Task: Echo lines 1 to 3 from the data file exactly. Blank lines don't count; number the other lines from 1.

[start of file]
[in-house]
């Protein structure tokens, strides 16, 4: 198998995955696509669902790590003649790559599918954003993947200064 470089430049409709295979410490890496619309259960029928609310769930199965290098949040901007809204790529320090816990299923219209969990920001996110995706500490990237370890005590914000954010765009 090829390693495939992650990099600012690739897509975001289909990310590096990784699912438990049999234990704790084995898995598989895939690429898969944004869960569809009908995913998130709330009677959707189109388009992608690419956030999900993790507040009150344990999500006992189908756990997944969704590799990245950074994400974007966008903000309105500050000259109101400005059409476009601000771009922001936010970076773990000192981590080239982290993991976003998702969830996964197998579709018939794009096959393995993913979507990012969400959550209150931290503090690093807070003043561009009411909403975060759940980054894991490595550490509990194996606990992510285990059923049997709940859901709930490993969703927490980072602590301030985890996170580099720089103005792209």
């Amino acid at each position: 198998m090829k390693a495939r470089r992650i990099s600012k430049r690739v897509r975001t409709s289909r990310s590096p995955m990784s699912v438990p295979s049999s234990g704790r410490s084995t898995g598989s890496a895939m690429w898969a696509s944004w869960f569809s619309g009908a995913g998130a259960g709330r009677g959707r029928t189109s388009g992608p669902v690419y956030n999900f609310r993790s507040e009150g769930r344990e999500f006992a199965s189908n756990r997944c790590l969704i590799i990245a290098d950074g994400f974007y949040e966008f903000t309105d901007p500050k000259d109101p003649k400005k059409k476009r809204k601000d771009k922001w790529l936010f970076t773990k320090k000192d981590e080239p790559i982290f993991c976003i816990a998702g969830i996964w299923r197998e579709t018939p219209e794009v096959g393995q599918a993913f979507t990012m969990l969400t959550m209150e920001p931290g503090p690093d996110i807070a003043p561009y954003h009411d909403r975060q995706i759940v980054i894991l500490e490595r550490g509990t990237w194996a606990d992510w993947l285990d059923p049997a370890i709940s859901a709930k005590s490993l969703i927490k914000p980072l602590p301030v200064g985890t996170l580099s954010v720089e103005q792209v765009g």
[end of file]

[in-house]
């Protein structure tokens, strides 16, 4: 198998995955696509669902790590003649790559599918954003993947200064 470089430049409709295979410490890496619309259960029928609310769930199965290098949040901007809204790529320090816990299923219209969990920001996110995706500490990237370890005590914000954010765009 090829390693495939992650990099600012690739897509975001289909990310590096990784699912438990049999234990704790084995898995598989895939690429898969944004869960569809009908995913998130709330009677959707189109388009992608690419956030999900993790507040009150344990999500006992189908756990997944969704590799990245950074994400974007966008903000309105500050000259109101400005059409476009601000771009922001936010970076773990000192981590080239982290993991976003998702969830996964197998579709018939794009096959393995993913979507990012969400959550209150931290503090690093807070003043561009009411909403975060759940980054894991490595550490509990194996606990992510285990059923049997709940859901709930490993969703927490980072602590301030985890996170580099720089103005792209």
């Amino acid at each position: 198998m090829k390693a495939r470089r992650i990099s600012k430049r690739v897509r975001t409709s289909r990310s590096p995955m990784s699912v438990p295979s049999s234990g704790r410490s084995t898995g598989s890496a895939m690429w898969a696509s944004w869960f569809s619309g009908a995913g998130a259960g709330r009677g959707r029928t189109s388009g992608p669902v690419y956030n999900f609310r993790s507040e009150g769930r344990e999500f006992a199965s189908n756990r997944c790590l969704i590799i990245a290098d950074g994400f974007y949040e966008f903000t309105d901007p500050k000259d109101p003649k400005k059409k476009r809204k601000d771009k922001w790529l936010f970076t773990k320090k000192d981590e080239p790559i982290f993991c976003i816990a998702g969830i996964w299923r197998e579709t018939p219209e794009v096959g393995q599918a993913f979507t990012m969990l969400t959550m209150e920001p931290g503090p690093d996110i807070a003043p561009y954003h009411d909403r975060q995706i759940v980054i894991l500490e490595r550490g509990t990237w194996a606990d992510w993947l285990d059923p049997a370890i709940s859901a709930k005590s490993l969703i927490k914000p980072l602590p301030v200064g985890t996170l580099s954010v720089e103005q792209v765009g």